• linkedin
  • Increase Font
  • Sharebar

    Synthetic hydrogel shows promise in wound healing

    Researchers have developed a synthetic hydrogel that shows promise as a treatment to quicken wound healing and regenerate normal skin tissue.

    READ: Dermatologists are wound care specialists

    The product has only been tested in mice, and there’s no way to know if it will work in people. Still, researchers are hopeful, and they’re pursuing studies in larger animals.

    “We believe that we have only scratched the surface in regards to what the technology can do. We are currently investigating its effectiveness in regenerating functional tissue for a range of tissues outside of skin,” says study co-author Westbrook Weaver Ph.D., an adjunct researcher with the department of bioengineering at the University of California at Los Angeles School of Engineering.

    At issue: Improving wound treatment.

    “There are many naturally sourced products out there that can accelerate wound healing, but because they are so expensive, their use is limited to chronic non-healing wounds, many of which require multiple applications of the product before full healing occurs,” says study co-author Philip Scumpia, M.D., Ph.D., clinical instructor of Dermatology and Dermatopathology at the UCLA Division of Dermatology.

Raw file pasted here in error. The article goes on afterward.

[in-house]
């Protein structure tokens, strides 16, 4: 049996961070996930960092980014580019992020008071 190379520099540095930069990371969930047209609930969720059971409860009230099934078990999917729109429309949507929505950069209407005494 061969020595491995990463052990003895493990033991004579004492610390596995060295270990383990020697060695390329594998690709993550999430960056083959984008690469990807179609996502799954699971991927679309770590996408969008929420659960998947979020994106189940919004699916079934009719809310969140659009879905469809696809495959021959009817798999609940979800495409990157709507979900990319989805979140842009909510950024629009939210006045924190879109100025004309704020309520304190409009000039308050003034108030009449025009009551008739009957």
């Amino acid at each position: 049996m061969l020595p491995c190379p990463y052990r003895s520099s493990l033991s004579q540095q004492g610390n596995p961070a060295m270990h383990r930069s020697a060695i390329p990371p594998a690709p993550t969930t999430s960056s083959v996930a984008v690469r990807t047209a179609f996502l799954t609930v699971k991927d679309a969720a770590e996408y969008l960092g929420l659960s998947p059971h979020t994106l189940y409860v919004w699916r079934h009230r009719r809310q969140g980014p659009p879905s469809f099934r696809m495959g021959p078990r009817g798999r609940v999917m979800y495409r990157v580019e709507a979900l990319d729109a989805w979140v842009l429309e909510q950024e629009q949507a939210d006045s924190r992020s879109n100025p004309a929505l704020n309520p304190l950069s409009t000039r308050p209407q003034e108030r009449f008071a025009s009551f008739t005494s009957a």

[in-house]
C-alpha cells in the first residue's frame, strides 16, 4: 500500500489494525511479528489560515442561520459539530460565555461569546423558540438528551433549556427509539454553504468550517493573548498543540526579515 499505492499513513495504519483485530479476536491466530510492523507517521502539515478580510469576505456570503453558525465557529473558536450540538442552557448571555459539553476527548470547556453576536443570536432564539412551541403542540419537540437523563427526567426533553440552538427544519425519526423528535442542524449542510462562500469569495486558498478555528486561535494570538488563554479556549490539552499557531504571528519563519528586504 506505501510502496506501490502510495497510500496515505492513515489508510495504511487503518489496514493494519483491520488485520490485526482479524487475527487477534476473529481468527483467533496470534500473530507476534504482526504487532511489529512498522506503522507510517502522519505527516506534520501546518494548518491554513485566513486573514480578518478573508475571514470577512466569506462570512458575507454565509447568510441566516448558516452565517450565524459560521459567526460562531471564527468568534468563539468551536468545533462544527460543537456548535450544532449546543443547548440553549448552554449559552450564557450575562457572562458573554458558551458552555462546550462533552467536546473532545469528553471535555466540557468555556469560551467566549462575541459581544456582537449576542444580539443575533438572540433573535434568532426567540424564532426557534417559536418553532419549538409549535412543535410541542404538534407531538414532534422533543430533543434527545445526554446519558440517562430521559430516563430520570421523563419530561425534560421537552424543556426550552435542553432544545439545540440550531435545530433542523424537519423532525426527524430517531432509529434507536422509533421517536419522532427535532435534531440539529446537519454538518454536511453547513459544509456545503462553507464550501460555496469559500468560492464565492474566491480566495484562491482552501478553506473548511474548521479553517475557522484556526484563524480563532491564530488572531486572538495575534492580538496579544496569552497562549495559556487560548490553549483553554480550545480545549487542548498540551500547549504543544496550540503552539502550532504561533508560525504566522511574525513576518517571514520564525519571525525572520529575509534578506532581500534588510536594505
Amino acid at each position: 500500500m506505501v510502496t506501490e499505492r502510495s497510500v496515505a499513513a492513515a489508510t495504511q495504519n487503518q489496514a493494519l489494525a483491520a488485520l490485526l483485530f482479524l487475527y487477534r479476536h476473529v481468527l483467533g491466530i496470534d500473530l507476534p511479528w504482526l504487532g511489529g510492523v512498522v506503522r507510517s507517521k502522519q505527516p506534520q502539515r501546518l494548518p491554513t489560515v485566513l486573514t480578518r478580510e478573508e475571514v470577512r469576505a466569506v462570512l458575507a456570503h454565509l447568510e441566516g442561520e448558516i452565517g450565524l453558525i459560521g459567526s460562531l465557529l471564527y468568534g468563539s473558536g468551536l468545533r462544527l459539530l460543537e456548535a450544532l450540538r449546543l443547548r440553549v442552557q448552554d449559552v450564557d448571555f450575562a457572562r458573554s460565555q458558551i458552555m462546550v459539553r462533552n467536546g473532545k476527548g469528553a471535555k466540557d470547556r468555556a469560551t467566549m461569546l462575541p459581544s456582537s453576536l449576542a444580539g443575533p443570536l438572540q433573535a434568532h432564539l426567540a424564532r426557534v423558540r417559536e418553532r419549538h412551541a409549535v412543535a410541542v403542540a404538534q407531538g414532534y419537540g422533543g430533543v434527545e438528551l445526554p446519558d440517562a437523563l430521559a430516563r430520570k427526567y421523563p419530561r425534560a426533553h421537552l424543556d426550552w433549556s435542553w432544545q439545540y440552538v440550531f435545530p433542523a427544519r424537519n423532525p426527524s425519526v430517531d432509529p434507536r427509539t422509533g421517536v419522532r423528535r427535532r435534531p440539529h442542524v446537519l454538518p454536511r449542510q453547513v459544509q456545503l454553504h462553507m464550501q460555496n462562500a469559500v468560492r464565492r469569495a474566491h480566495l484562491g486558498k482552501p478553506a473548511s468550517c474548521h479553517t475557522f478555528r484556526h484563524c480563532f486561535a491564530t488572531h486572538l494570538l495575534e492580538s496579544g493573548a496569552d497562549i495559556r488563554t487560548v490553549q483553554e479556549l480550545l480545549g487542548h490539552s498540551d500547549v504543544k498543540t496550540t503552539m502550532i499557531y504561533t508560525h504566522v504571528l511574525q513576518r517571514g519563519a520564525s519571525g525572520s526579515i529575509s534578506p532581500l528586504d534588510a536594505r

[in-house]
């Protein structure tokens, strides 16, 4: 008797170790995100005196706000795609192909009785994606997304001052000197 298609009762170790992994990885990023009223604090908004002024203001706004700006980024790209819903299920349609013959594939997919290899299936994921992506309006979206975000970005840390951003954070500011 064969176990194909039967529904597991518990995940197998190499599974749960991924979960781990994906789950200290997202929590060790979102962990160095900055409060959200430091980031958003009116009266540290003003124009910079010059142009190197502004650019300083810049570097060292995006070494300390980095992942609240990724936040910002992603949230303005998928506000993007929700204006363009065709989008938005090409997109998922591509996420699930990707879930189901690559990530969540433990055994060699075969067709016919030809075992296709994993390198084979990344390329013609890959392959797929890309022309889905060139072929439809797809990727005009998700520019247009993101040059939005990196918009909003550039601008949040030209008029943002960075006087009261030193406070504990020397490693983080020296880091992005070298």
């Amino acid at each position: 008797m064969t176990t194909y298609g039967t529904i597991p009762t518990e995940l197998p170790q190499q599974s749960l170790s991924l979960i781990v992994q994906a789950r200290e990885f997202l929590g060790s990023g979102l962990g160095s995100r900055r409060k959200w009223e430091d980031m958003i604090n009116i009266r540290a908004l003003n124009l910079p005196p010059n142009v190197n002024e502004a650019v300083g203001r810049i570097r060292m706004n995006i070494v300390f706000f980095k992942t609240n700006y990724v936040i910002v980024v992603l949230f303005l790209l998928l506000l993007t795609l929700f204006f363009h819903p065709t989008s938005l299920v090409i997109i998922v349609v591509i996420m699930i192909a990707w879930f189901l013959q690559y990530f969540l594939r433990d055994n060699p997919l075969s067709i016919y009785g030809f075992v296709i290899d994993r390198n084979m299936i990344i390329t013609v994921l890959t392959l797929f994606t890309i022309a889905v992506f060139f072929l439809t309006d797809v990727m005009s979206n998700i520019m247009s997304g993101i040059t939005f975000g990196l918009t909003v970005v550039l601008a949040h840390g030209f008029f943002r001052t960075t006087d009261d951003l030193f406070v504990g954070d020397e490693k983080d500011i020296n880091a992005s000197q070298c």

ALSO READ: 5 vital wound care factors

    Hydrogels are one possible treatment since they can chemically and physically match soft tissue, says study lead author Donald Griffin, Ph.D., a post-doctoral fellow with the Department of Chemical and Biomolecular Engineering at the UCLA School of Engineering.

    “Unfortunately, their clinical adoption has been limited by the inability of current hydrogel technologies to integrate well with soft tissue, particularly along the hydrogel/tissue interface, often resulting in inflammation rejection via a foreign body response,” he says.

    The researchers developed a hydrogel formulated with microporous annealed particles that adhere to each other. The gel is unique, Dr. Griffin says, because it’s “micro-porous while still being flowable.”

    NEXT: Study results

    Randy Dotinga
    Randy Dotinga is a medical writer based in San Diego, Calif.


    You must be signed in to leave a comment. Registering is fast and free!

    All comments must follow the ModernMedicine Network community rules and terms of use, and will be moderated. ModernMedicine reserves the right to use the comments we receive, in whole or in part,in any medium. See also the Terms of Use, Privacy Policy and Community FAQ.

    • No comments available

    Latest Tweets Follow